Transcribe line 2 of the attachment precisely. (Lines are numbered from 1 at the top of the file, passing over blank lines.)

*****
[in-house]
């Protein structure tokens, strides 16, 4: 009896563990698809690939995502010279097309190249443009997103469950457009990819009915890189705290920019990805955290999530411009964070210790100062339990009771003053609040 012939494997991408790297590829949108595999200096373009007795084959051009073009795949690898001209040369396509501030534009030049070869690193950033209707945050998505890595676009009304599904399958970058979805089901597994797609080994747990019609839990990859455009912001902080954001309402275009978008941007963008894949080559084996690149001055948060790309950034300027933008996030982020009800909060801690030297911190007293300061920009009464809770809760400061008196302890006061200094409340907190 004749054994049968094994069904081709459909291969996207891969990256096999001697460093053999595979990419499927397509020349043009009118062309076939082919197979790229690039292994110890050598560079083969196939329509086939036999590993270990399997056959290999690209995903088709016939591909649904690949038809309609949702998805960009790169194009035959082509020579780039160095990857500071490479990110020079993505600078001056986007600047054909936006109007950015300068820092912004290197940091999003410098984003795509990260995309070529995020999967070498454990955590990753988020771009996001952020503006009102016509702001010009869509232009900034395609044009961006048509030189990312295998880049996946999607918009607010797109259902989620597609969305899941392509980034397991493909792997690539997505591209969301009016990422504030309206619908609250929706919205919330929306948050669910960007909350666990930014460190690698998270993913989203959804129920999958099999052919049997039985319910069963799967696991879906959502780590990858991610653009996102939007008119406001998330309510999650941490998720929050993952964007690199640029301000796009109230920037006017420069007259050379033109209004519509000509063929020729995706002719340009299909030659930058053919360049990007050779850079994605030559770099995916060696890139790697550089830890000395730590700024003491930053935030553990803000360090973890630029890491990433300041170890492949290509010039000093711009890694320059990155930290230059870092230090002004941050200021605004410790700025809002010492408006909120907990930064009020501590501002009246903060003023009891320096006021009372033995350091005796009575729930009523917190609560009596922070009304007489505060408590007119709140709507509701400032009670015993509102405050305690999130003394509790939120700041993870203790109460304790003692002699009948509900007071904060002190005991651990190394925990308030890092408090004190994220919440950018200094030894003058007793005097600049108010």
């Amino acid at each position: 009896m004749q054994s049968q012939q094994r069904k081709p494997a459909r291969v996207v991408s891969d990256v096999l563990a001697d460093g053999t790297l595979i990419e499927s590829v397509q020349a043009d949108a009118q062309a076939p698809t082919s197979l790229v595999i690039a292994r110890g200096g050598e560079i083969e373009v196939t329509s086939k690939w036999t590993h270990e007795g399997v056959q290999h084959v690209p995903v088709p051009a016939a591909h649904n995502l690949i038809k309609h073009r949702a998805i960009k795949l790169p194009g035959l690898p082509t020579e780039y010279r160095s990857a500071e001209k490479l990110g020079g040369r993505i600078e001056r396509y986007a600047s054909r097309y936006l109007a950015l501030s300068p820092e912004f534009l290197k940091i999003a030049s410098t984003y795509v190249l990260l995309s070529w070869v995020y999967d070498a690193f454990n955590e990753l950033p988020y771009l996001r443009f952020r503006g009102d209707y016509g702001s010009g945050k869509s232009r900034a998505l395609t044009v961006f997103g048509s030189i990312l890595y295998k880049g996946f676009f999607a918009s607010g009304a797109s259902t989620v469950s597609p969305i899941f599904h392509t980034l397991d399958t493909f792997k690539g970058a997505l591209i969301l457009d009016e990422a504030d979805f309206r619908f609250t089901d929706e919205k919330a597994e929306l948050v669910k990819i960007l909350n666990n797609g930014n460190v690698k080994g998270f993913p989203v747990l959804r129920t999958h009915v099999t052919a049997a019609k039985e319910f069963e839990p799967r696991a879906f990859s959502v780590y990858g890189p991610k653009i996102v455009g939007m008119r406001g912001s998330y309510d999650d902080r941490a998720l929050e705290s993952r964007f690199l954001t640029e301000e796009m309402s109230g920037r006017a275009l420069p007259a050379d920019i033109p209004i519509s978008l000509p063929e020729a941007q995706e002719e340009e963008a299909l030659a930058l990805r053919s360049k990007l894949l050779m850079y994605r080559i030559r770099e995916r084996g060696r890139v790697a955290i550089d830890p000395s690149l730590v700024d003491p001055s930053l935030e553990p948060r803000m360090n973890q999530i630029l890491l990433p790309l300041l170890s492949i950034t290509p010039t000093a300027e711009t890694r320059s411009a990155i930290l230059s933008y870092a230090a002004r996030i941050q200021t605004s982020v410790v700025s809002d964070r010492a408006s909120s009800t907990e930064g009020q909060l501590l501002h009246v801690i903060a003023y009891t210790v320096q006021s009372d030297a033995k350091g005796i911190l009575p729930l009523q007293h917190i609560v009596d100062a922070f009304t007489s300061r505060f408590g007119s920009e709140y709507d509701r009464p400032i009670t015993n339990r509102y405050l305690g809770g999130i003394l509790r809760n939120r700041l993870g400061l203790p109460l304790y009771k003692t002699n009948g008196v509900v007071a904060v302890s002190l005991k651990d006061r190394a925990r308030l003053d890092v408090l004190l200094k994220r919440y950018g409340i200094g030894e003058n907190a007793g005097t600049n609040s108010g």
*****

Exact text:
């Protein structure tokens, strides 16, 4: 009896563990698809690939995502010279097309190249443009997103469950457009990819009915890189705290920019990805955290999530411009964070210790100062339990009771003053609040 012939494997991408790297590829949108595999200096373009007795084959051009073009795949690898001209040369396509501030534009030049070869690193950033209707945050998505890595676009009304599904399958970058979805089901597994797609080994747990019609839990990859455009912001902080954001309402275009978008941007963008894949080559084996690149001055948060790309950034300027933008996030982020009800909060801690030297911190007293300061920009009464809770809760400061008196302890006061200094409340907190 004749054994049968094994069904081709459909291969996207891969990256096999001697460093053999595979990419499927397509020349043009009118062309076939082919197979790229690039292994110890050598560079083969196939329509086939036999590993270990399997056959290999690209995903088709016939591909649904690949038809309609949702998805960009790169194009035959082509020579780039160095990857500071490479990110020079993505600078001056986007600047054909936006109007950015300068820092912004290197940091999003410098984003795509990260995309070529995020999967070498454990955590990753988020771009996001952020503006009102016509702001010009869509232009900034395609044009961006048509030189990312295998880049996946999607918009607010797109259902989620597609969305899941392509980034397991493909792997690539997505591209969301009016990422504030309206619908609250929706919205919330929306948050669910960007909350666990930014460190690698998270993913989203959804129920999958099999052919049997039985319910069963799967696991879906959502780590990858991610653009996102939007008119406001998330309510999650941490998720929050993952964007690199640029301000796009109230920037006017420069007259050379033109209004519509000509063929020729995706002719340009299909030659930058053919360049990007050779850079994605030559770099995916060696890139790697550089830890000395730590700024003491930053935030553990803000360090973890630029890491990433300041170890492949290509010039000093711009890694320059990155930290230059870092230090002004941050200021605004410790700025809002010492408006909120907990930064009020501590501002009246903060003023009891320096006021009372033995350091005796009575729930009523917190609560009596922070009304007489505060408590007119709140709507509701400032009670015993509102405050305690999130003394509790939120700041993870203790109460304790003692002699009948509900007071904060002190005991651990190394925990308030890092408090004190994220919440950018200094030894003058007793005097600049108010």